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HomeBasketballNBAIn hiring JJ Redick, LA Lakers show they have no direction

In hiring JJ Redick, LA Lakers show they have no direction

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The Los Angeles Lakers joke of a coaching search ended with a punchline that would get anybody booed off the stage at the Apollo.

LA on Thursday announced the hire of JJ Redick as the team’s 27th coach. Redick reportedly will sign a four-year deal with the team. Redick, who this season has served as a color commentator for ESPN, replaces Darvin Ham who was fired earlier this spring after two years on the job.

Redick comes in with no resume to speak of. He’s held no role of any kind in a locker room. It feels almost like the podcast he does with Lakers superstar LeBron James is what LA used to determine if Redick could do the job.

It’s a bit of an embarrassment. LA for a couple of weeks was supposedly linked to University of Connecticut coach Dan Hurley before Hurley smartly turned the team down. The Lakers reportedly also showed interest in James Borrego, who has more than two decades of experience as an NBA assistant and head coach.

To go from that to Redick is backward. But that’s par for the course for LA. Redick will be the eighth coach for the Lakers since Phil Jackson’s second stint ended in 2011. He’ll be the team’s third first-time, full-time head coach since 2016, and the third since James joined the team in 2018.

Again: Redick has no experience to speak of. Athletic basketball reporter Shams Charania on Thursday reported that some of the Lakers brass see Redick as another Eric Spoelstra. That’s not an accurate comparison at all. Spoelstra worked in the Miami Heat video department for four years, then served nine years as an assistant.

“Well, Steve Kerr went from TV to the sidelines and has put together one of the better resumes of all time,” you say?

Kerr before taking the Golden State head coaching job in 2014 amassed eight times as much TV experience as Redick, serving as an analyst for TNT from 2003 to 2007 and again from 2010 to 2014. Kerr also spent three years as an executive with the Phoenix Suns.

“Joe Mazzulla is only 35 and he just won an NBA title,” you say?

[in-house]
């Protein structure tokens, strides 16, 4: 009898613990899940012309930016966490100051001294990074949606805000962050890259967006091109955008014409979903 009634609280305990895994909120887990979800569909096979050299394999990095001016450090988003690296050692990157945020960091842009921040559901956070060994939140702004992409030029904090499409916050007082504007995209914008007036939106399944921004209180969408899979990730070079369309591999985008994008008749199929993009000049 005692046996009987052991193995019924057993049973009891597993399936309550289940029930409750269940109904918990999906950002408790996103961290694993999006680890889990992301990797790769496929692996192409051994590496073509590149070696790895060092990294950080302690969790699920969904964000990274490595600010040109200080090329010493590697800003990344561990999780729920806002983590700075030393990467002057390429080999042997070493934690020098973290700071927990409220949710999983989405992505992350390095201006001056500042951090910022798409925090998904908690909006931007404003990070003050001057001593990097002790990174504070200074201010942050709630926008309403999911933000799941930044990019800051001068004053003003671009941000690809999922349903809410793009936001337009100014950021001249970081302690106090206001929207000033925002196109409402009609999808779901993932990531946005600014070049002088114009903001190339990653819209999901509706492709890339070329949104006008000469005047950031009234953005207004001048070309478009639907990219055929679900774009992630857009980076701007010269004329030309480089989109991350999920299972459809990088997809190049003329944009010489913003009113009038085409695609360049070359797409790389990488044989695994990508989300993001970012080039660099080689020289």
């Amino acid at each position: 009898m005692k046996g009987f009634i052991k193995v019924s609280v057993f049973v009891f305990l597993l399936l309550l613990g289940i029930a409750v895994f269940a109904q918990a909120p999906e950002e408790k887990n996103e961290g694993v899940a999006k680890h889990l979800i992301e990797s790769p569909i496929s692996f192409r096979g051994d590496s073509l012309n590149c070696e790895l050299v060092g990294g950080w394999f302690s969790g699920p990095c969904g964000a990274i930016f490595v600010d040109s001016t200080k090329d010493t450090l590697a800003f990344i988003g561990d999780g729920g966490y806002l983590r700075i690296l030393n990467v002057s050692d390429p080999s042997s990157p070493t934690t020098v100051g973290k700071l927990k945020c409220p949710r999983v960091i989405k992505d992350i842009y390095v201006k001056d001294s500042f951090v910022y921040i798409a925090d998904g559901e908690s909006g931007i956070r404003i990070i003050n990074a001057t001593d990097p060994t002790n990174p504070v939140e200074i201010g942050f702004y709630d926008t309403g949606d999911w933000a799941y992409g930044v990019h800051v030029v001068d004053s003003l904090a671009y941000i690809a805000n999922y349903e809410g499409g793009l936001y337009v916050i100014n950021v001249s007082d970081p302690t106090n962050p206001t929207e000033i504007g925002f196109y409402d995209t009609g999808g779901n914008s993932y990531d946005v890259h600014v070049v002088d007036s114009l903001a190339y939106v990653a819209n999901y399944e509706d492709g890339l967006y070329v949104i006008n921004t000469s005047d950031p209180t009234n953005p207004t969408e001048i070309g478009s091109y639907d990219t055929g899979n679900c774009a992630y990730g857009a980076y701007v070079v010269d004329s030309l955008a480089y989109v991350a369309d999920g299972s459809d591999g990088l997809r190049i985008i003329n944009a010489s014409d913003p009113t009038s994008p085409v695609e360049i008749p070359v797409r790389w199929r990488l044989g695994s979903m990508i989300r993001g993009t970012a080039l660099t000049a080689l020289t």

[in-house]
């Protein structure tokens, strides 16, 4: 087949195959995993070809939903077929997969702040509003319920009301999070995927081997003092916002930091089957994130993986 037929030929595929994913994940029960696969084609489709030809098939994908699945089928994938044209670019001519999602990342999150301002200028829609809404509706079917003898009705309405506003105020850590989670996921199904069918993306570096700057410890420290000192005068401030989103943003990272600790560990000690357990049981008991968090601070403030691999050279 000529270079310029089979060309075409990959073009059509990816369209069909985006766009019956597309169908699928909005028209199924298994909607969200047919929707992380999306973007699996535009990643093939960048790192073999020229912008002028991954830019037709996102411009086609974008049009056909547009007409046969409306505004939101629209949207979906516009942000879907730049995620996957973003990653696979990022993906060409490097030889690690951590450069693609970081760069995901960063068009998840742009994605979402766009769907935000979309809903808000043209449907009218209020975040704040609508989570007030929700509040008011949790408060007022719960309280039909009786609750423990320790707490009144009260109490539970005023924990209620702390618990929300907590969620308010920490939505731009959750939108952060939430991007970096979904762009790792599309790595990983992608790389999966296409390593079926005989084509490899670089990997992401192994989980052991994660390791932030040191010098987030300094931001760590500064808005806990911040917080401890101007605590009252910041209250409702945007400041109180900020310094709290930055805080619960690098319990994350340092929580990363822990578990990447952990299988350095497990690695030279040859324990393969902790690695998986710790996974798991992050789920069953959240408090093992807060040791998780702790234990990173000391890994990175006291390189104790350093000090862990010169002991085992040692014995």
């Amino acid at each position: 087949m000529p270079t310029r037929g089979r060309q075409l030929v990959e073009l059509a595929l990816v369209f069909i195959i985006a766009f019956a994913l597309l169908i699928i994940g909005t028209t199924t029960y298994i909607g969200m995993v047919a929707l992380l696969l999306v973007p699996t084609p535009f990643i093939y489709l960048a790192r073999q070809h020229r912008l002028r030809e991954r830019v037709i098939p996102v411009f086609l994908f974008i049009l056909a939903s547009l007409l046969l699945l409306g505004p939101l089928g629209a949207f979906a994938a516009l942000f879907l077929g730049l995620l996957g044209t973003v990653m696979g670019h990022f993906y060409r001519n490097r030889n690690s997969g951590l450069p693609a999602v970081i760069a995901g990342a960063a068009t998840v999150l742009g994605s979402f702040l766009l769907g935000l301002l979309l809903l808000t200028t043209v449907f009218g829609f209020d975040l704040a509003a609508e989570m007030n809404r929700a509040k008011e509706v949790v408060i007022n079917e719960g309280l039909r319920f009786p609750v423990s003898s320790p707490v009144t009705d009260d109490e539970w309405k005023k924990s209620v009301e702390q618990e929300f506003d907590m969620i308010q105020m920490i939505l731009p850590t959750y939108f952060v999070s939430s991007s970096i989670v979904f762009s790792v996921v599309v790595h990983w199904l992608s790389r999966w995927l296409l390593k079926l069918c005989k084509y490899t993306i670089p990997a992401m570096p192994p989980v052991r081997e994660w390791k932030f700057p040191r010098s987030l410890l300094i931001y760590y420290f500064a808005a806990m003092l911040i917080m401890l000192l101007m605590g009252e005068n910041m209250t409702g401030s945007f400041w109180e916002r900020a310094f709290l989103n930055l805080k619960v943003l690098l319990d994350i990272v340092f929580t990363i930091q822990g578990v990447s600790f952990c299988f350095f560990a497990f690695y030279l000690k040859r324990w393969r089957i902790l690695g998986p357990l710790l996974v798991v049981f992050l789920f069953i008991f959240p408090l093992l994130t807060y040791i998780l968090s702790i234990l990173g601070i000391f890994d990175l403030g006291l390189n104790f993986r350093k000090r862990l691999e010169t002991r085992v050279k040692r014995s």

Mazzulla literally started his coaching career at the bottom. The Boston Celtics head coach spent eight years coaching Division II college basketball before taking an assistant coach role with the Celtics. Mazzulla then spent three years as an assistant in Boston before taking the big chair in a less-than-ideal situation.

I don’t fault Redick for taking the opportunity. The Lakers are the most notable franchise in the sport. It’s an unbelievable shot for any coach, let alone someone with as much experience as I have. Redick may well turn out to be an excellent coach, but I don’t see it.

He’s great at talking Xs and Os with LeBron. He’s average at best on TV. Putting together a playbook is just a small part of the job. What does Redick know about managing egos? What’s he gonna do when D’Angelo Russell complains about shots? How’s he going to handle James going off script on offense?

That’s what makes a coach: the people stuff.

The Detroit Pistons on Wednesday fired head coach Monty Williams only one year into a huge six-year deal. Williams reportedly was bad at the people stuff. The former Coach of the Year made some curious decisions: playing Killian Hayes over Jaden Ivey, playing all-bench units late in close games the team had a chance to win. Williams lost a young team in six months. That’s after Williams reportedly fell out of favor with the elder statesmen on the Phoenix Suns.

Redick will have his work cut out for him. He has less than a week before being a part of his first draft. He’ll have to work to gain the trust of the LA roster, even more than any other coach would.

The odds aren’t in his favor, though. No Lakers coach since Jackson has lasted more than three years on the job. That includes Frank Vogel, who led LA to the title in 2020 before being canned in 2022.

Redick’s success or lack thereof won’t be all on him.

The LA front office has done a disservice to players and coaches. GM Rob Pelinka, Kobe Bryant’s former agent, made deals that shipped out Alex Caruso, Kentavious Caldwell-Pope and Kyle Kuzma — all members of that 2020 championship team. LA brass still hasn’t brought in that kind of wing depth and defense, which is a big reason why the team has hovered around .500 the last four years.

The same group that made the move to turn a title-winning team into a fringe playoff squad made this hire.

How do you think this is gonna end?

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